Flights from the USA to Iceland typically arrive at KEF very early in the morning.
Though KEF is often referred to as “Reykjavik” airport for marketing purposes, it is actually 45 minutes outside the capital in the city of Keflavik. There is a smaller city airport that handles short flights from Reykjavik proper, but that is irrelevant to most international visitors except, perhaps, those from Greenland.
“Very early” on my two flights to Iceland meant before 6 am. At least in June unlike March, this was after sunrise.
Food & transport from the airport
KEF is a fairly nice airport. It is modern and well designed. Though it could use more water bottle filler fountains. Iceland, however, is a tiny island nation with a population of just a few hundred thousand people.
Keflavik isn’t New York City. This isn’t a 24 hour kind of town. Even Reykjavik itself, where the majority of the nation’s citizens live, doesn’t offer too much for the tourist before 8 or 9 am.
Sporty types who don’t suffer jet lag so badly could take a lovely walk or hike. Nature, in June, is open 20+ hours per day.
The wrong way to arrive: witless & unprepared
On our first visit, the kids and I rode the FlyBus from the airport to our hotel. Naturally, our room wasn’t ready yet just past 8:00. After all, typical check in times are in the early afternoon.
We sat in the lobby staring dumbly at the poor receptionist, and she did get us into our room by about 9:30 am. It was a miserable first couple of hours in a new place, however.
A typical Icelandic pastry, according to our favorite tour guide, Steinthor
The kids were too tired to even go in search of pastries when the receptionist suggested a bakery nearby!
Better alternative: ready to meet bodily needs
Having a much better idea of what to expect upon arrival, I planned more wisely for our second trip to Iceland. Of course, it helped that it was just me and my now teenaged son. He’s reached a stage of offering more help than he requires, especially when it comes to schlepping heavy luggage about.
I was going to rely upon public transit options again, but decided on a rental car at the last minute.
We could have reached a public pool via mass transit and reasonable walks, but it would have been one nearer our lodging and after taking the FlyBus away from the airport.
Rental car freedom
The forecast called for chilly days (in the low 40’s F) and plenty of clouds and rain… in mid June.
There was also a museum I’d wished to visit on the first go ’round that remained just as difficult to access without a car. It was so tantalizingly close to the airport… but the city bus only ran from there back to Hafnarfjördur and Reykjavik every two hours. Missing it would mean a very expensive taxi ride, in the ballpark of the auto rental cost, or an unacceptably long wait.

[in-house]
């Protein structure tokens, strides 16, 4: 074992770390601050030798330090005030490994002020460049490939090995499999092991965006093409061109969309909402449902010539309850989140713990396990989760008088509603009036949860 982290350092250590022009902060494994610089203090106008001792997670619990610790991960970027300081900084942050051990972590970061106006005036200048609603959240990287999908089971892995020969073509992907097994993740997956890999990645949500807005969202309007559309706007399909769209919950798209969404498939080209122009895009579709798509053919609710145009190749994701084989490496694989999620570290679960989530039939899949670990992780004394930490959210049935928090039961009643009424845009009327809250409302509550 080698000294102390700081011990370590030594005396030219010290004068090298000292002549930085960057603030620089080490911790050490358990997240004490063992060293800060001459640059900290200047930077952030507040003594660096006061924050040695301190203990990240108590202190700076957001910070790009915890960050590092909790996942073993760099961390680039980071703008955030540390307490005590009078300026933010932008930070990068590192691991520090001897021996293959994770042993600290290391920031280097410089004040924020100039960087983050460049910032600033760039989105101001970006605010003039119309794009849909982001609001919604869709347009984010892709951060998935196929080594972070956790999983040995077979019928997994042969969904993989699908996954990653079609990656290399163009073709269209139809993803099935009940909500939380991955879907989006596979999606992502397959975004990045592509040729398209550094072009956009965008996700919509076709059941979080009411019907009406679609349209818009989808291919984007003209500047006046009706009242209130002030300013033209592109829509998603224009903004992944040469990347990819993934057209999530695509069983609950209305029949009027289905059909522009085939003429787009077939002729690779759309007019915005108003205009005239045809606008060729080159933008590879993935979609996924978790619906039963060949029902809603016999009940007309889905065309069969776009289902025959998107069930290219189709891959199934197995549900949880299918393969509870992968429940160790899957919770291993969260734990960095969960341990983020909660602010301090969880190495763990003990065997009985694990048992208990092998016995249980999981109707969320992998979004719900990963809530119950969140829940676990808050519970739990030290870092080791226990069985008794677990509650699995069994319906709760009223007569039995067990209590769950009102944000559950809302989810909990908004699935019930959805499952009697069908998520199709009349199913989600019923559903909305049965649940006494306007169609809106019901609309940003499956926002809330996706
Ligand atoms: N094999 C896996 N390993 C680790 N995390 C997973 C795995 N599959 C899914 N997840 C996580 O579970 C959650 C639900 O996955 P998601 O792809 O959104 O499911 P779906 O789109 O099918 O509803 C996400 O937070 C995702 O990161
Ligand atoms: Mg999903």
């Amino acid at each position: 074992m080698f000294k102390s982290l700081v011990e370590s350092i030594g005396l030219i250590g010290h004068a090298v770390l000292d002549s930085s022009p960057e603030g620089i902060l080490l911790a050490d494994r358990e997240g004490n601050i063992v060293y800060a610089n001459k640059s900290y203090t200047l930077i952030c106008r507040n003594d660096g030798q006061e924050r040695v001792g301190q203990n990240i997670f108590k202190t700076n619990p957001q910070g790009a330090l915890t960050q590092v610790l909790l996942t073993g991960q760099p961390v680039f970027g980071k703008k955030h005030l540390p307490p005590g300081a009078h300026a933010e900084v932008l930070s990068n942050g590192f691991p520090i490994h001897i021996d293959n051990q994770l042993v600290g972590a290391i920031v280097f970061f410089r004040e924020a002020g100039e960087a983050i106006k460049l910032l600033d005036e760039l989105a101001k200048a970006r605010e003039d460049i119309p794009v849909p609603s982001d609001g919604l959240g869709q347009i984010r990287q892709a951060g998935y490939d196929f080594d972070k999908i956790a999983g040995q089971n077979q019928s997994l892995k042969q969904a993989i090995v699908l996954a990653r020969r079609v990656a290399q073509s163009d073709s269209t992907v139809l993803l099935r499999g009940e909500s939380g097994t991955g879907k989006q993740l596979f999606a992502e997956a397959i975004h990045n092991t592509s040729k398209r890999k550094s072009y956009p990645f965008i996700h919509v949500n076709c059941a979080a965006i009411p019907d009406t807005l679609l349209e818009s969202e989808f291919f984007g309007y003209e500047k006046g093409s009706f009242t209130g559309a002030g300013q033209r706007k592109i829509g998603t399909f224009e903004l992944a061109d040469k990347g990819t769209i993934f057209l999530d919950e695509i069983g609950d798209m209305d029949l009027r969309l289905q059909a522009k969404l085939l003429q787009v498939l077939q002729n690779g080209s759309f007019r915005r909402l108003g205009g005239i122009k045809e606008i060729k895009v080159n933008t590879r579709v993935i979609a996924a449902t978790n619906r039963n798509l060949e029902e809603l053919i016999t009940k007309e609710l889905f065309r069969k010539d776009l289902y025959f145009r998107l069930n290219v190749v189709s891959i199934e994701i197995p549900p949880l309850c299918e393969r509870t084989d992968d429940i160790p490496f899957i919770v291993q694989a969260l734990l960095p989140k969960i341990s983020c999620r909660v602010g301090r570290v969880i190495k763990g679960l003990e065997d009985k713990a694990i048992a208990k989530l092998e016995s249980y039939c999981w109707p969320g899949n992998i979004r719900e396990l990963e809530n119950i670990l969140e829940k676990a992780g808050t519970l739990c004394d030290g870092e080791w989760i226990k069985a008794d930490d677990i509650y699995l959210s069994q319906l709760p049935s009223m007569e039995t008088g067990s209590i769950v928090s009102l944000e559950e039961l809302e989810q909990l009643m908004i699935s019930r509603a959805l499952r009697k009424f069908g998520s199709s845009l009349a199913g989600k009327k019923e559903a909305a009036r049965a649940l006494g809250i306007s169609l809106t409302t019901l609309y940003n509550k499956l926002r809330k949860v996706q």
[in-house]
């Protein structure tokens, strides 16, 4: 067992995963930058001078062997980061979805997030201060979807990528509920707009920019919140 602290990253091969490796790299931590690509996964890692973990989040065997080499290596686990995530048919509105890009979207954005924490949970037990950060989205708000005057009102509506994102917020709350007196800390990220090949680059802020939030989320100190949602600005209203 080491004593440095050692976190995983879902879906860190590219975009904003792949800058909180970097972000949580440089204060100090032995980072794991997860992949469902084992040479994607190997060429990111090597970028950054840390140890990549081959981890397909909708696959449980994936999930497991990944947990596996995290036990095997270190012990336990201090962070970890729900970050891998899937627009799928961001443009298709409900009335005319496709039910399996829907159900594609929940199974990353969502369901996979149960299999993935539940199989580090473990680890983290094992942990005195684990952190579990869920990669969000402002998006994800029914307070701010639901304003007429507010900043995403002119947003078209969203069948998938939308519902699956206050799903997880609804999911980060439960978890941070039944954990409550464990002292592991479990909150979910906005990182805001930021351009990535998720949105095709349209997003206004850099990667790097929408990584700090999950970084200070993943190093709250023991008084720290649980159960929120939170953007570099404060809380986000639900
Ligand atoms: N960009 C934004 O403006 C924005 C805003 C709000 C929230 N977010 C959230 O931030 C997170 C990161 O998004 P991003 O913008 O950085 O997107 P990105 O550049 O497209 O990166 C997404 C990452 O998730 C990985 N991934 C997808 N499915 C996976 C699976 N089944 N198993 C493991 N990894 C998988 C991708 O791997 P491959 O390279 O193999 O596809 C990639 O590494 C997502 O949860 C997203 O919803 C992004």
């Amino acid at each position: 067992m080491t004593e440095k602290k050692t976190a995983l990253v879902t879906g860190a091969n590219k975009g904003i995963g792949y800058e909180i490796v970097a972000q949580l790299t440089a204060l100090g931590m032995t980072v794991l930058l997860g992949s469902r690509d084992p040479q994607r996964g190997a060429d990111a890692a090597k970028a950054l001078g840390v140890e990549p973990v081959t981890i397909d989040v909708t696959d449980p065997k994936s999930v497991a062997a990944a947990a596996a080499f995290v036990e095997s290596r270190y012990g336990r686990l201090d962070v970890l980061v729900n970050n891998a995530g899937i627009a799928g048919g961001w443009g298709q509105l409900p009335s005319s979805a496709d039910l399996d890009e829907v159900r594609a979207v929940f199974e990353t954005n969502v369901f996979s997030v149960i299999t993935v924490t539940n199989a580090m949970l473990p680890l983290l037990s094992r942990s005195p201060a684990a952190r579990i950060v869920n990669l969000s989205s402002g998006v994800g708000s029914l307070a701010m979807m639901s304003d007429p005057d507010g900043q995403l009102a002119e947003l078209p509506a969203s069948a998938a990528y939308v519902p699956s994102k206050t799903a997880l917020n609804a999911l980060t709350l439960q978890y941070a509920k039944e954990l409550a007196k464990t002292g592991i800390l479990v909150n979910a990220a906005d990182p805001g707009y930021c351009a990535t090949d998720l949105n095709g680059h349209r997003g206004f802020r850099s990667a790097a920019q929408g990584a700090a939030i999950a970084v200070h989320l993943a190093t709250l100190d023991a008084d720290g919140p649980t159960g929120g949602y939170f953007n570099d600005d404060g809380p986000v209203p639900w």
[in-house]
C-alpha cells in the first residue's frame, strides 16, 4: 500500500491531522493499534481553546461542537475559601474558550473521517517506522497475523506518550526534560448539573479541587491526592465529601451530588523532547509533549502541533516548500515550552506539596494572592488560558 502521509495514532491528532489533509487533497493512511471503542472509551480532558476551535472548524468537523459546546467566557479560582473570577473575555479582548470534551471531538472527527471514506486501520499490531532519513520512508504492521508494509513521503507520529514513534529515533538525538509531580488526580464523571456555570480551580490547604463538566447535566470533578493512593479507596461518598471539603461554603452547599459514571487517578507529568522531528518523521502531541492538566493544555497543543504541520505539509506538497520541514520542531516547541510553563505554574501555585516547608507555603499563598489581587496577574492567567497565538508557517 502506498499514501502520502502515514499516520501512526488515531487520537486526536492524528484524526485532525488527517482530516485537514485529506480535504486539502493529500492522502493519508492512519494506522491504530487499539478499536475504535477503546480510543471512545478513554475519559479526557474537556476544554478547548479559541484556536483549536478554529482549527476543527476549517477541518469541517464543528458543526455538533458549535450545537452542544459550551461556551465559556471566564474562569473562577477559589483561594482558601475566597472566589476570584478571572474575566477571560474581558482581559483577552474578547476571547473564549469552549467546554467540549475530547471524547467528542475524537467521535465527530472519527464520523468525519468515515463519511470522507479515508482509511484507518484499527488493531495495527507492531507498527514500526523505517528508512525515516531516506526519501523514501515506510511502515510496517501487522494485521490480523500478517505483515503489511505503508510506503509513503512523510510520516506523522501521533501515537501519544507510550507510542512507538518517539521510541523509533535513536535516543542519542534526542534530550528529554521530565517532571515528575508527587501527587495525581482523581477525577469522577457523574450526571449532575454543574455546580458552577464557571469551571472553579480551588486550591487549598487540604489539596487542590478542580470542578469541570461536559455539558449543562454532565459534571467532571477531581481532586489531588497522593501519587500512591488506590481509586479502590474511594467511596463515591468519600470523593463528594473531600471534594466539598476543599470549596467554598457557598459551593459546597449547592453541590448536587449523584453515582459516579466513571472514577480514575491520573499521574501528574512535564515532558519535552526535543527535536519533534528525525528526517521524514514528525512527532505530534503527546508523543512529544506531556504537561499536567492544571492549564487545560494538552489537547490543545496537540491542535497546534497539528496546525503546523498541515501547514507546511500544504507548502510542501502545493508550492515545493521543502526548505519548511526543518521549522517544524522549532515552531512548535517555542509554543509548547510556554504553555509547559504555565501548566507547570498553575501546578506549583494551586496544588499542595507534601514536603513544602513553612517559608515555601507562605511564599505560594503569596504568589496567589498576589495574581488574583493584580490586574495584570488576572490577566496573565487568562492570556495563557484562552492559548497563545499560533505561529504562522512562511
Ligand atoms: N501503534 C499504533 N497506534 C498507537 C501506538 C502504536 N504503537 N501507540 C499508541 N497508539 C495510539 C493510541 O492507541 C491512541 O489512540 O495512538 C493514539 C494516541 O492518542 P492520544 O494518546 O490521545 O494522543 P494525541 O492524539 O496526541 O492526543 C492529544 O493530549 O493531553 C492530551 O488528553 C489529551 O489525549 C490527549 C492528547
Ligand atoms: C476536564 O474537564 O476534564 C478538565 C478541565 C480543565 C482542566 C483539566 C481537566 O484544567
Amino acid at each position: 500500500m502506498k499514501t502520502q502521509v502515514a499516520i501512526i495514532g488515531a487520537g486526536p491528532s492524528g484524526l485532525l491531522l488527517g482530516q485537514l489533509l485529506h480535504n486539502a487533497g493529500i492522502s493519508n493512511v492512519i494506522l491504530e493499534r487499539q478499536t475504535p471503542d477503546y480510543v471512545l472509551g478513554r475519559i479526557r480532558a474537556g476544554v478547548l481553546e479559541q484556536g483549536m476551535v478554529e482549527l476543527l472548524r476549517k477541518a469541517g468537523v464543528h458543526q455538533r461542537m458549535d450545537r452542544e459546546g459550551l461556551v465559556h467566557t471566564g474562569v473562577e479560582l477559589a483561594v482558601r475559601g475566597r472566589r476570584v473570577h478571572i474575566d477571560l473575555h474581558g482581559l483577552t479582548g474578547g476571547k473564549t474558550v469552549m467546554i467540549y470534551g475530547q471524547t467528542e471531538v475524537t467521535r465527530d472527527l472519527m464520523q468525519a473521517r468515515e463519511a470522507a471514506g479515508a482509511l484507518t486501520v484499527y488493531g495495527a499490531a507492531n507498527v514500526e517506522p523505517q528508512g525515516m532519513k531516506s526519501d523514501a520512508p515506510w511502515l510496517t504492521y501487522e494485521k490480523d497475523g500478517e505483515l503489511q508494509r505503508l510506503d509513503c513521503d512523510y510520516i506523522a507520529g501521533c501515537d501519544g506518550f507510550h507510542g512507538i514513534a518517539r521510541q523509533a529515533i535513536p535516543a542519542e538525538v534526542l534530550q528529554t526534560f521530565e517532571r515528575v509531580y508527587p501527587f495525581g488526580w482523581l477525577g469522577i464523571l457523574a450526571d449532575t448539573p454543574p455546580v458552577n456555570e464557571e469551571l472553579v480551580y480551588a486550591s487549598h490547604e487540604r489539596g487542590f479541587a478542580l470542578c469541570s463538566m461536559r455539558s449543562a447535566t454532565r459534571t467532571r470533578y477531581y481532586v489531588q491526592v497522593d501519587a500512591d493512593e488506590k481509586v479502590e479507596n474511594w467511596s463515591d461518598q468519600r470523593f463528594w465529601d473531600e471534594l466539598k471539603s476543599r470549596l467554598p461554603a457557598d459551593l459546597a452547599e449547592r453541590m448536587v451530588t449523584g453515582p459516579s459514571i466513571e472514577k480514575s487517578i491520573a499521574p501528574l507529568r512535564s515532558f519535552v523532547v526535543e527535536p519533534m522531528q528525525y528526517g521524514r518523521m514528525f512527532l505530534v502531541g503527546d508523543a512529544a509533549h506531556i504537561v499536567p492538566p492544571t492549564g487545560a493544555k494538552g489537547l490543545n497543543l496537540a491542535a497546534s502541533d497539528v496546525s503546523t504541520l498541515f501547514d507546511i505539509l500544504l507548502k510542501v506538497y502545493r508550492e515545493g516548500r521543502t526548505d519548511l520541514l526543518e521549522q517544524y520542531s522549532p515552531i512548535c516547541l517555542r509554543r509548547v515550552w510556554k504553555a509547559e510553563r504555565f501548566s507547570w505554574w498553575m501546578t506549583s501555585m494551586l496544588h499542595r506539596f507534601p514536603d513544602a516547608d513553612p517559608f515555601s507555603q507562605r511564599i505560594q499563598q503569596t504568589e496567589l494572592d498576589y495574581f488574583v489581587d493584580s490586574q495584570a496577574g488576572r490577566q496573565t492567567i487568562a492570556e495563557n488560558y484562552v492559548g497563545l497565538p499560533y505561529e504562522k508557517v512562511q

If I found myself so exhausted from the flight that I couldn’t drive safely, I determined we would nap in the car for an hour or so before leaving the grounds of the airport. I felt better having a backup plan in place, even one in which I felt like a bit of a vagabond.
Even if you dislike driving a strange car in a foreign country, it is pretty manageable in Iceland. Traffic is light, eliminating the thing I hate most about driving near my suburban home in the USA.
Icelandic drivers rank, en masse, somewhere in the middle of the pack I’ve experienced worldwide for road manners; they aren’t as courteous as Oregonians, but behave less aggressively than New Yorkers. There’s none of the insanity of Rome or Israel.
While road signs are in Icelandic and can throw you for a loop, most turns on major roads are roundabouts, so you can just keep circling while your
child navigator figures out the way, or rely upon the GPS who will mangle the Icelandic language for all s/he/it is worth so you can enjoy a good laugh while you are circling the rotary for the fourth time.
Between Iceland’s major airport and capital, road conditions are good. Consider that “possible weather events excepted,” of course, but, even in Iceland, those are somewhat less risky in June.
Breakfast at KEF: not many options
I’d already determined from my online research that buying an espresso and sandwich or pastry on site before heading out would be our likeliest spot for a very early breakfast. There is a Dunkin’ Donuts branded cafe after customs at KEF arrivals, co-located with a convenience store.
Dunkin’ Donuts didn’t open until 8:00. The people of New England will be outraged when they learn of this. Dunkin’ Donuts is bizarrely popular where I live.